Ranking the Top Online MBA Programs
It is that time of the year…and that means even more MBA rankings. Last week, The Financial Times published their long-awaited MBA rankings. And earlier in January, U.S. News and World Report released their online MBA rankings. To conclude a busy rankings month, QS Top MBA posted some business school rankings of its own.
QS, which holds business school events for prospective students, uses an 18-point formula for compiling their rankings. The largest component is employer reputation, which is based off a survey and accounts for 30% of a school’s rank. Oddly, some 7% is derived from the number of years a school has existed, while average GMAT has less weight: 6%. There are several factors that each encompass 5% of a score: Average years of work experience, faculty-to-student ratio, percentage of full-time faculty, graduation rate, nationalities, percentage of female candidates, and percentage of group projects. Accreditation and enrollment each count 4%, while other graded components include number of applicants and compulsory attendance.
This methodology differs greatly from U.S. News, which heavily weighs admissions selectivity, peer reputation, interactivity between faculty and students, and faculty credentials. Still, QS offers one of the few rankings that integrate international programs. As you’d expect, the results leave something to be desired, partly the result of its methodology and partly its so-so sample of responding recruiters. Missing entirely from the rankings, for example, are the two most highly ranked business schools in the U.S. that offer online programs–Carnegie Mellon and UNC’s Kenan-Flagler Business School. Just as puzzling, it ranks Thunderbird, in the throes of wrenching change and chaos, fourth best in the world. And no less than six of its top ten programs are all in the U.K. where the firm is based. Hmm….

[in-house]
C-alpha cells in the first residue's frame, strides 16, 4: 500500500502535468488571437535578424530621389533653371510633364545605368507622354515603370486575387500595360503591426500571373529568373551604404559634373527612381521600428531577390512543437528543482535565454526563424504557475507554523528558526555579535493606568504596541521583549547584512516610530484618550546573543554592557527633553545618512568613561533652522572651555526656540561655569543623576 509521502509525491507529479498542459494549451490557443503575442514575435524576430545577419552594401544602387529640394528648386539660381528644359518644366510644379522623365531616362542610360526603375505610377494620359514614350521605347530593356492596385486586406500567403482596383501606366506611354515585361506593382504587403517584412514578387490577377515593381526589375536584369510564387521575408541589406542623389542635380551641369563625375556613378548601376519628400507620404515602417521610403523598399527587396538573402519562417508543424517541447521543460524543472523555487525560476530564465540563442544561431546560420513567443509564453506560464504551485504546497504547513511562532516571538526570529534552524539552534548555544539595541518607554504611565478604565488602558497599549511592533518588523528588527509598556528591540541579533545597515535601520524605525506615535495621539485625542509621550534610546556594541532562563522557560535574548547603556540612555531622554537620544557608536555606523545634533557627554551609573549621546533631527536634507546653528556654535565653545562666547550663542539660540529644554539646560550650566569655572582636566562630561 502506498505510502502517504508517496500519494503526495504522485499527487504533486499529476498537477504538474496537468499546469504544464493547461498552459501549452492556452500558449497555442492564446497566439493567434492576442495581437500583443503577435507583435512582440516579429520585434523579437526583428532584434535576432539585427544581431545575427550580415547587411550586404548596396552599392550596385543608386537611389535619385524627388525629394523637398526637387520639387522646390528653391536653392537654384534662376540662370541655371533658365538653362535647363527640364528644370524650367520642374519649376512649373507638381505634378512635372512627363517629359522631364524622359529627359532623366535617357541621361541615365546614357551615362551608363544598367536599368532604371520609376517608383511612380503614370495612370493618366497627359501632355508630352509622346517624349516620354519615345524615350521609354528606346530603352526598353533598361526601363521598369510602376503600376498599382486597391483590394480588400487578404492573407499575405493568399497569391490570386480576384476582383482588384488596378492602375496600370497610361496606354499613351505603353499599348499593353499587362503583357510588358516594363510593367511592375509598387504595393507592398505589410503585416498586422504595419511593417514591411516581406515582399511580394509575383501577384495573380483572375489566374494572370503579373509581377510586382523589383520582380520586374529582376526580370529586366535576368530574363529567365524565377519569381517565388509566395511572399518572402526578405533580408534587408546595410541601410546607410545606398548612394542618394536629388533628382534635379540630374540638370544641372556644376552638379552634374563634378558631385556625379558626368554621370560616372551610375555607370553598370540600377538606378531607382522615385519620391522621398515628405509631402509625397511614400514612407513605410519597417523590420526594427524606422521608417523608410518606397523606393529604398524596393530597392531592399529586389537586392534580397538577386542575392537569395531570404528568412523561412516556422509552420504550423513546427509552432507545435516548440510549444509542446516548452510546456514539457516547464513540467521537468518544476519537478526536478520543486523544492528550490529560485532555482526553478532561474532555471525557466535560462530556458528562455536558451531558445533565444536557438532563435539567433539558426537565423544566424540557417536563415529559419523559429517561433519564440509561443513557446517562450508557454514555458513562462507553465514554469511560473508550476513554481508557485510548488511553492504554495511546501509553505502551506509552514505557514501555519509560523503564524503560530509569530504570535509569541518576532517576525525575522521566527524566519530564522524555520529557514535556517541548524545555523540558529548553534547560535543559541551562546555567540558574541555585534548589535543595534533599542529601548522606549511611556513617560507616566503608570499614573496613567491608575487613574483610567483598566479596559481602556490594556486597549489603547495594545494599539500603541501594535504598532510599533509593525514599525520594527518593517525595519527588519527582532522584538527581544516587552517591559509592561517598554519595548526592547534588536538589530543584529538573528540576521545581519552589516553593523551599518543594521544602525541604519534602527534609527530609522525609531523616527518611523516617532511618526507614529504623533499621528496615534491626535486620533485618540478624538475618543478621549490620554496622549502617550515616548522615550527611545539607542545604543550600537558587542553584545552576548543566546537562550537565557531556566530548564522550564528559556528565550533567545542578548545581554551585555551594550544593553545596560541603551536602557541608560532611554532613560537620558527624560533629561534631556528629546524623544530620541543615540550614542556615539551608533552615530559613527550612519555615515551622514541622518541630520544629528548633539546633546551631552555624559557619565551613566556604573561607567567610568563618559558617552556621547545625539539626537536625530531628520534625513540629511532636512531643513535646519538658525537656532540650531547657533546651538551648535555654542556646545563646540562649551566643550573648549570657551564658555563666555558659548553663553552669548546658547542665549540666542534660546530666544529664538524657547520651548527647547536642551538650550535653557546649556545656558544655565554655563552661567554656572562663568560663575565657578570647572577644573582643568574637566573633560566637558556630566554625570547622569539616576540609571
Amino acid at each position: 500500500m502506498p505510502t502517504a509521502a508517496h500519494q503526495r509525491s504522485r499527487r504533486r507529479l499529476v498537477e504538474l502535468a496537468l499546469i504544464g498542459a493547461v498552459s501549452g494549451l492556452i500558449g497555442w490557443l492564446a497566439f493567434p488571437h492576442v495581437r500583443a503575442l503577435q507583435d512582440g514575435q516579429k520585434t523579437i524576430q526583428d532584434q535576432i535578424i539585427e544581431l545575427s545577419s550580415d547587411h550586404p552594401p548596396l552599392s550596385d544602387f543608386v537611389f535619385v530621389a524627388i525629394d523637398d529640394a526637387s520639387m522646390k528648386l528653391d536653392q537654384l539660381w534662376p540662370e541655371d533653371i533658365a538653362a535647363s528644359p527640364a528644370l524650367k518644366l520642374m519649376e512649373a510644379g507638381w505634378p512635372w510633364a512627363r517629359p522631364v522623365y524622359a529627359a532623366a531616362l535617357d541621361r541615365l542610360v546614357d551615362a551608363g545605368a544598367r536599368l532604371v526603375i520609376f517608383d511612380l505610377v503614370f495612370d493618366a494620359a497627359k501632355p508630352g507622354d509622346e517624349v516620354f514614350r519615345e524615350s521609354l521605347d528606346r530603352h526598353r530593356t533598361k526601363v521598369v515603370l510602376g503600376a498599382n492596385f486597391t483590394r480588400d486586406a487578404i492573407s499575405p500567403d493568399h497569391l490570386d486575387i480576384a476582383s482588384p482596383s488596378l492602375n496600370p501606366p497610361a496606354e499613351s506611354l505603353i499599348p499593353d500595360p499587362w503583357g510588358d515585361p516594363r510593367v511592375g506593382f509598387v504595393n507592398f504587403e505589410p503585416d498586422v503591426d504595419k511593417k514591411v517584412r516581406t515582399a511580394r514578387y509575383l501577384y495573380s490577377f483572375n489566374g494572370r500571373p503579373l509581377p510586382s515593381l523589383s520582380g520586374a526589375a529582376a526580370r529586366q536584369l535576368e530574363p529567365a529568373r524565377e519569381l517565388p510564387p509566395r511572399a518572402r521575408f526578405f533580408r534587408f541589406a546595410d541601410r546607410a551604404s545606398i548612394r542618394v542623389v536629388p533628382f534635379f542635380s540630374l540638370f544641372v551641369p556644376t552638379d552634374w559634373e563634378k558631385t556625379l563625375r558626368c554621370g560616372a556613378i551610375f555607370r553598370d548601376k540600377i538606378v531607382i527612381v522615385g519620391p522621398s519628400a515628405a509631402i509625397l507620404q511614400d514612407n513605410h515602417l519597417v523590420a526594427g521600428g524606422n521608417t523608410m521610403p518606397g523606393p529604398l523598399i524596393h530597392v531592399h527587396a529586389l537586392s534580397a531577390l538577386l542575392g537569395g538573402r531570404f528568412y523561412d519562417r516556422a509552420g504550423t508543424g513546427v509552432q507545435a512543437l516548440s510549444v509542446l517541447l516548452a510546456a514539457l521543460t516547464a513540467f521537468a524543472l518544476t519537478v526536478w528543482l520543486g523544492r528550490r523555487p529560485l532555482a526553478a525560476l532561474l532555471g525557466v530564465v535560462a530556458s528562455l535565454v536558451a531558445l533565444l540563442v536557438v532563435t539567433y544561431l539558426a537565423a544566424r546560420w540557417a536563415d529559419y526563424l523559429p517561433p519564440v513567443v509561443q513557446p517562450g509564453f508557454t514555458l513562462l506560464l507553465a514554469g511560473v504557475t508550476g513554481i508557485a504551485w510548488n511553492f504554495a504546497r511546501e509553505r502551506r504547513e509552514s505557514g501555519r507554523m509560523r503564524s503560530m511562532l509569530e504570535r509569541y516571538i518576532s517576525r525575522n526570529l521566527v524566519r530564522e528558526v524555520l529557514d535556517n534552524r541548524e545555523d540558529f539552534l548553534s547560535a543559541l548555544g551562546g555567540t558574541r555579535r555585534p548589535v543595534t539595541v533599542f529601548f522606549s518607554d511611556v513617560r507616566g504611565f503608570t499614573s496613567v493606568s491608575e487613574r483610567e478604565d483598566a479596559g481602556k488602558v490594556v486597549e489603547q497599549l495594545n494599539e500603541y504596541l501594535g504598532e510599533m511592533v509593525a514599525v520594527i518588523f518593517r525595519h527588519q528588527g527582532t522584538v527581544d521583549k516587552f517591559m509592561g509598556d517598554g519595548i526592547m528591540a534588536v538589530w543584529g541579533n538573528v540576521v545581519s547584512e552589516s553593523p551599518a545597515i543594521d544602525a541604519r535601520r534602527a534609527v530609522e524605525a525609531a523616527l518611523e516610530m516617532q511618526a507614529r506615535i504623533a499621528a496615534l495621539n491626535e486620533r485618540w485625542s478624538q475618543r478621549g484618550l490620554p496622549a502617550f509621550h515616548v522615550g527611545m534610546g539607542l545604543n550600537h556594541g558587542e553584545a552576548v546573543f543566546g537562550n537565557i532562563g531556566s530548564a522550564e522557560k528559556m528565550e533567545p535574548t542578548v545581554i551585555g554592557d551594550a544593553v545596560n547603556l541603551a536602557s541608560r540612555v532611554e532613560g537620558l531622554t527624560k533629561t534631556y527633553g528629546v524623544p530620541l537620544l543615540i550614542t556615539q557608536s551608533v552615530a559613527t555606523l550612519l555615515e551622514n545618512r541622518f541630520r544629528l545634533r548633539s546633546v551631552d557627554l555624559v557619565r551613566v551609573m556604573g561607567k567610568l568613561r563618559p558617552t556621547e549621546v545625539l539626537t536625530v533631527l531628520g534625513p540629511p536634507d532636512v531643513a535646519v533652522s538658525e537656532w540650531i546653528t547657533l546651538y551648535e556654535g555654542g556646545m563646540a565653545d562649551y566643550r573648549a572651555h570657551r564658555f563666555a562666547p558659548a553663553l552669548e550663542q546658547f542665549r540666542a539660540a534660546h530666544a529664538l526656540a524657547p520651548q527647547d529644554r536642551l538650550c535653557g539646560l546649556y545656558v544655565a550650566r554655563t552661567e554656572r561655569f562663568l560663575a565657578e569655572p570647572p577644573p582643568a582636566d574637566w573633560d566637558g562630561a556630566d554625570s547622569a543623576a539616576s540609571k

In any case, and with a very big grain of salt, here is the QS top 10 distance MBA programs:
1) IE Business School (Spain)
2) Warwick Business School (United Kingdom)
3) Kelley School of Business (Indiana University)
4) Thunderbird School of Global Management
5) Manchester Business School (United Kingdom)
6) Imperial College Business School (United Kingdom)
7) Oxford Brookes Business School (United Kingdom)
8) Henley Business School (United Kingdom)
9) Florida International Graduate School of Business
10) University of Strathclyde (United Kingdom)
Although the United States placed only three business schools in the top 10, it has six additional schools represented in the top 20: 11) Temple (Fox) 12) Drexel (LeBow), 13) Penn State (Smeal), 15) University of Texas at Dallas, 19) Arizona State (Carey), and 20) Ball State. What’s more, American schools comprise 8 of the schools in places 21-30: 21) Portland State, 22) The University of Houston (Victoria), 24) Auburn, 25) Syracuse (Whitman), 25) University of Florida (Hough), 27) Northeastern (D’Amore-McKim), 28) University of Massachusetts at Amherst, and 29) University of Colorado-Colorado Springs.
Not surprisingly, perhaps, the University of Indiana’s Kelley School of Business, a pioneer in online MBA education, is ranked #1 among American schools for both the QS Top MBA and last month’s U.S. News and World Report online rankings. However, U.S. News also includes West Georgia (Richards), Nebraska-Lincoln, Washington State, Boston University, James Madison, and Quinnipiac in their Top 10. None of these schools are found in QS Top MBA’s Top 30.
This ranking also differs greatly than the American distance education ranking produced last spring by Poets&Quants. Here, the top two programs were Carnegie Mellon (Tepper) and the University of North Carolina (Kenan-Flagler), which aren’t ranked in the Top 30 by QS Top MBA. Babson (Olin) and George Washington, which Poets ranked 5th and 9th among American distance education programs, also don’t appear on this ranking. Conversely, Florida International, ranked #9 worldwide by QS Top MBA, does not appear in the Poets ranking. Our take on this is simple: Online MBA rankings are a work in progress. It’s best to go the best schools that have highly ranked full-time, on-campus MBA programs. The halo effect of those flagship rankings has far more impact on the reputation of your online degree than whatever list someone else comes up with. Source: Top MBA